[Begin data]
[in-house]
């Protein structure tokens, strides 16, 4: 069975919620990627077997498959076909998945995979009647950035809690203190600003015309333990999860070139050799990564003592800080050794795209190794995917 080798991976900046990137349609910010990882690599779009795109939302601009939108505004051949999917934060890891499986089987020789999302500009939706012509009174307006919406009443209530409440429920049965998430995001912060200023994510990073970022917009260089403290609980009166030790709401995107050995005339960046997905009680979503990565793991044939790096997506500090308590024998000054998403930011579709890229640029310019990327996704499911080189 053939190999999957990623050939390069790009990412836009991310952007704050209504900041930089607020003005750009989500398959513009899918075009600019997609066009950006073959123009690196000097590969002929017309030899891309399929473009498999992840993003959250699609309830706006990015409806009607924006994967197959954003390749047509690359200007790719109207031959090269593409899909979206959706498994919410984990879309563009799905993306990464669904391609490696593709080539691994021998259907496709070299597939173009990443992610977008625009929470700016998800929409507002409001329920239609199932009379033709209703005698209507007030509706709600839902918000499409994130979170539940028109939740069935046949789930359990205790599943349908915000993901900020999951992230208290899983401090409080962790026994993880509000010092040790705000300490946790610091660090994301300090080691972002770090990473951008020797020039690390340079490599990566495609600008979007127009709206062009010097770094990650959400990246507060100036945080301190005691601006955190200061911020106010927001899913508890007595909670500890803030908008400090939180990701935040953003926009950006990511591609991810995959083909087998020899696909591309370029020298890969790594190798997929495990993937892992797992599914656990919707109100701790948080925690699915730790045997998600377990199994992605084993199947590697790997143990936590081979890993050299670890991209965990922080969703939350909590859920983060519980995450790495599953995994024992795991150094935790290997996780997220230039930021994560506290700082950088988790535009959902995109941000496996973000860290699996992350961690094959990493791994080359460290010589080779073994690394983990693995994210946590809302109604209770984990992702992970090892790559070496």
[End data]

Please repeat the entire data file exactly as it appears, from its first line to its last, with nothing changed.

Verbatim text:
[in-house]
């Protein structure tokens, strides 16, 4: 069975919620990627077997498959076909998945995979009647950035809690203190600003015309333990999860070139050799990564003592800080050794795209190794995917 080798991976900046990137349609910010990882690599779009795109939302601009939108505004051949999917934060890891499986089987020789999302500009939706012509009174307006919406009443209530409440429920049965998430995001912060200023994510990073970022917009260089403290609980009166030790709401995107050995005339960046997905009680979503990565793991044939790096997506500090308590024998000054998403930011579709890229640029310019990327996704499911080189 053939190999999957990623050939390069790009990412836009991310952007704050209504900041930089607020003005750009989500398959513009899918075009600019997609066009950006073959123009690196000097590969002929017309030899891309399929473009498999992840993003959250699609309830706006990015409806009607924006994967197959954003390749047509690359200007790719109207031959090269593409899909979206959706498994919410984990879309563009799905993306990464669904391609490696593709080539691994021998259907496709070299597939173009990443992610977008625009929470700016998800929409507002409001329920239609199932009379033709209703005698209507007030509706709600839902918000499409994130979170539940028109939740069935046949789930359990205790599943349908915000993901900020999951992230208290899983401090409080962790026994993880509000010092040790705000300490946790610091660090994301300090080691972002770090990473951008020797020039690390340079490599990566495609600008979007127009709206062009010097770094990650959400990246507060100036945080301190005691601006955190200061911020106010927001899913508890007595909670500890803030908008400090939180990701935040953003926009950006990511591609991810995959083909087998020899696909591309370029020298890969790594190798997929495990993937892992797992599914656990919707109100701790948080925690699915730790045997998600377990199994992605084993199947590697790997143990936590081979890993050299670890991209965990922080969703939350909590859920983060519980995450790495599953995994024992795991150094935790290997996780997220230039930021994560506290700082950088988790535009959902995109941000496996973000860290699996992350961690094959990493791994080359460290010589080779073994690394983990693995994210946590809302109604209770984990992702992970090892790559070496």